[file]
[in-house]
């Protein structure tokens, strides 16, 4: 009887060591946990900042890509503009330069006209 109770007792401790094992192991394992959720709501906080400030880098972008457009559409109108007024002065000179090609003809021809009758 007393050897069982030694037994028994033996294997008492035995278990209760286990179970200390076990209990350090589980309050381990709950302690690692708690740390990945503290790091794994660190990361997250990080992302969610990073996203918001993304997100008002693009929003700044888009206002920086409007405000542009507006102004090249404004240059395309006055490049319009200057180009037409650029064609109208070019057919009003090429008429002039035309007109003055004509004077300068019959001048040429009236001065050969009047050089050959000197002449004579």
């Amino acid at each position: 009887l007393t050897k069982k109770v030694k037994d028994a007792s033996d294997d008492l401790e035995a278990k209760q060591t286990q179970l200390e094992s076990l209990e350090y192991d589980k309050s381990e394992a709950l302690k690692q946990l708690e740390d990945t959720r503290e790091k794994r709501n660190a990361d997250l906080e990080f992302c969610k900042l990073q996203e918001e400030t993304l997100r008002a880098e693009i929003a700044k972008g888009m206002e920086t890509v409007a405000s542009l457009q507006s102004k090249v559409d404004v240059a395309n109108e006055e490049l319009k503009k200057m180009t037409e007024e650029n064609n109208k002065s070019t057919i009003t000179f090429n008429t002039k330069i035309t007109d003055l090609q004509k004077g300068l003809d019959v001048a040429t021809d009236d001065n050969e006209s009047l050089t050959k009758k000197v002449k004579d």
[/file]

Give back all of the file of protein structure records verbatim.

[in-house]
């Protein structure tokens, strides 16, 4: 009887060591946990900042890509503009330069006209 109770007792401790094992192991394992959720709501906080400030880098972008457009559409109108007024002065000179090609003809021809009758 007393050897069982030694037994028994033996294997008492035995278990209760286990179970200390076990209990350090589980309050381990709950302690690692708690740390990945503290790091794994660190990361997250990080992302969610990073996203918001993304997100008002693009929003700044888009206002920086409007405000542009507006102004090249404004240059395309006055490049319009200057180009037409650029064609109208070019057919009003090429008429002039035309007109003055004509004077300068019959001048040429009236001065050969009047050089050959000197002449004579």
């Amino acid at each position: 009887l007393t050897k069982k109770v030694k037994d028994a007792s033996d294997d008492l401790e035995a278990k209760q060591t286990q179970l200390e094992s076990l209990e350090y192991d589980k309050s381990e394992a709950l302690k690692q946990l708690e740390d990945t959720r503290e790091k794994r709501n660190a990361d997250l906080e990080f992302c969610k900042l990073q996203e918001e400030t993304l997100r008002a880098e693009i929003a700044k972008g888009m206002e920086t890509v409007a405000s542009l457009q507006s102004k090249v559409d404004v240059a395309n109108e006055e490049l319009k503009k200057m180009t037409e007024e650029n064609n109208k002065s070019t057919i009003t000179f090429n008429t002039k330069i035309t007109d003055l090609q004509k004077g300068l003809d019959v001048a040429t021809d009236d001065n050969e006209s009047l050089t050959k009758k000197v002449k004579d």